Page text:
The continuance of Manmohan Singh in office as Prime Minister has become indefensible. I should not be mistaken as toeing the holier-than-thou Opposition line: The BJP, in particular, is in the ludicrous habit of demanding everybody’s resignation at the drop of a hat. If it had its way, all the ministries would by now be in charge of vacant chairs.

I do not have the stomach for joining the self-righteous populist chorus wanting him out. Nor have I been carried away by the vitriolic attacks on him in highly influential and widely read publications such as Time magazine, The Washington Post , The Wall Street Journal , et al.

I shall not allow myself to be swept off my feet by India’s media hounds either, baying blisteringly for his blood. I, however, cannot help noting in passing, by scrolling through the Internet hundreds of columns, commentaries and editorials carried by the print media in English, Hindi, Tamil, Bengali and Urdu (the languages that I know), as also watching the electronic media in the same languages, in the past few days that the tide of opinion is all flowing in a torrent against poor Singh.

Here I parenthetically wish to give vent to my curiosity about the exact role of Pankaj Pachauri, Communications Adviser to the PMO (that is precisely how he signs himself). The order appointing him said that he “will advise the PMO on communication strategies in print, electronic and social media” and while doing so “will report directly to the Principal Secretary to the Prime Minister, Pulok Chatterjee”. He has been given the status and salary of a Secretary to Government.


He briefly surfaced to take on Simon Denyer, the India bureau chief of The Washington Post , for his article describing Singh as a “dithering, ineffectual bureaucrat presiding over a deeply corrupt government”, and suffered a black eye in the bargain handed by both Denyer and the Post .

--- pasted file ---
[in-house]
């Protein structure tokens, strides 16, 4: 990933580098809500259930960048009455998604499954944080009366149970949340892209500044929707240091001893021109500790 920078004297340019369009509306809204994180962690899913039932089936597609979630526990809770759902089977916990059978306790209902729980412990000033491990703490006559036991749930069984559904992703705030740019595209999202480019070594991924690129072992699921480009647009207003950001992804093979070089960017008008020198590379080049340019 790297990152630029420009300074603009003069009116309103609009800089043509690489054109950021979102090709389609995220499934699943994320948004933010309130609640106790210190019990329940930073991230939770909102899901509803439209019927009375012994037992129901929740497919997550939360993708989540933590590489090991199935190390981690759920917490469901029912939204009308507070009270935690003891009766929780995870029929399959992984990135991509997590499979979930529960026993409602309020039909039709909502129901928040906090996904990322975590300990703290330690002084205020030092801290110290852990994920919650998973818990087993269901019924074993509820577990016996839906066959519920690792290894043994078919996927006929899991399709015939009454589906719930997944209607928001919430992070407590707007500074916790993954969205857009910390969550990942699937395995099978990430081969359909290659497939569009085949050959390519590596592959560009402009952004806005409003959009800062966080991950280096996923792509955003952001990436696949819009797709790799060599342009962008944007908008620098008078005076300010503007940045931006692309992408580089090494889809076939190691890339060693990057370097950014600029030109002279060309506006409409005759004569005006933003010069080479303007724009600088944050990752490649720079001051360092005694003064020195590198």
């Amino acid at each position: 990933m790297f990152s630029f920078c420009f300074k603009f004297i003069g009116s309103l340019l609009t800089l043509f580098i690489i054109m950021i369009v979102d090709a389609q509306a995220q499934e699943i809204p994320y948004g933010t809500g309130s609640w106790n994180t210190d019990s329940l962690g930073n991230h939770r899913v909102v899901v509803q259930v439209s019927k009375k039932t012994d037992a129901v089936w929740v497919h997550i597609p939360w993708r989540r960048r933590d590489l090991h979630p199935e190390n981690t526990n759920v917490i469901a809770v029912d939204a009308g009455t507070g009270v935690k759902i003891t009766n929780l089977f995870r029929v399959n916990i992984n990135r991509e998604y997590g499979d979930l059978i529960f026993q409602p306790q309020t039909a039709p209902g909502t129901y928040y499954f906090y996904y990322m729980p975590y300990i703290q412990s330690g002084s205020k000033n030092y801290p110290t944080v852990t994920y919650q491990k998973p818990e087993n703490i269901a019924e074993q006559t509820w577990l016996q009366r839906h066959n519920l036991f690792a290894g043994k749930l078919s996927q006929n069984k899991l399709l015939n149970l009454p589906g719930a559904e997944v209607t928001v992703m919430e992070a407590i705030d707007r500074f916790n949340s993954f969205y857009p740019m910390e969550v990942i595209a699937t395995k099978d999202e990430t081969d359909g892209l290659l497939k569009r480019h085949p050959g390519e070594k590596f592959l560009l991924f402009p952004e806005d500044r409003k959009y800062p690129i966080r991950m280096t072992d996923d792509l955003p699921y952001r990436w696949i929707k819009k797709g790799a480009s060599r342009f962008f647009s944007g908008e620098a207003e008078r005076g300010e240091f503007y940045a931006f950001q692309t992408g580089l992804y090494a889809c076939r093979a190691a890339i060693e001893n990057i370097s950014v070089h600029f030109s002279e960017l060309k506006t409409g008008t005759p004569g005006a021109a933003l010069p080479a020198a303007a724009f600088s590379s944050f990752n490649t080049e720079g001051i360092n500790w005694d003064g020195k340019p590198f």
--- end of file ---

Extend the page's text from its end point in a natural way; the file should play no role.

We, the People, have so far had no means of knowing whether he has been giving the PMO (meaning Pulok Chatterjee) any advice on communications strategies bearing his stamp, and if so, what their impact has been.

All right, getting back to the Prime Minister, the gravamen of my complaint against him is that his running of the PMO, leave alone the entire Government, has belied all his experience of the interstices of the governmental apparatus and the bureaucratic machine, and shown no evidence of the mastery of principles of governance I would have expected him to have acquired over a period of several decades in high positions of decision-making.

The PMO under him has been a disaster. If only he had provided strong leadership and insisted on stern follow-up, which even a far younger and politically inexperienced Rajiv Gandhi was able to do through Sarla Khanna, my close friend and batchmate in the IAS, the scams could all have been stopped in their tracks.

Even a neophyte in charge of the Coal Ministry would have done better than what Singh has shown himself capable of doing. It is evident from the affidavit filed by Ranjit Sinha, CBI Director, before the Supreme Court that there was total absence of any system regarding allocation of specific blocks for mining.


To add to the scope for misdemeanours, the recommendations made by the Screening Committee had no supporting comparative charts and broadsheets and yet they were approved by Singh apparently without the exercise of any scrutiny either by himself or the PMO.These omissions were included by the CBI as its “tentative findings” in the status report it “shared” with the Law Minister, Ashwani Kumar, and the an official each of the PMO and the Coal Ministry but were promptly deleted by them.

The Manual of Secretariat Rules and Procedures which the British rulers had thoughtfully prepared for themselves and which every functionary is asked meticulously to go through even today categorically states that nothing can be said to have been done in good faith if it had not been done with “due care and caution”. Judged by this yardstick, the impugned decisions taken by the Prime Minister holding charge of the Coal Ministry can only be characterised as having been taken in bad faith.

Going by public and political perception among all sections of opinion in the country, Manmohan Singh has become a liability on a number of counts. It is this realisation, perhaps, that led Sonia Gandhi to brave unhealthy speculation about her differences with him and take the unprecedented step of leaning on him to get rid of the Ministers of Law and Railways.

There have been broad hints galore before Singh: All that was not done was to show him the door. The best advice he can give to himself is to depart gracefully while the going is good.

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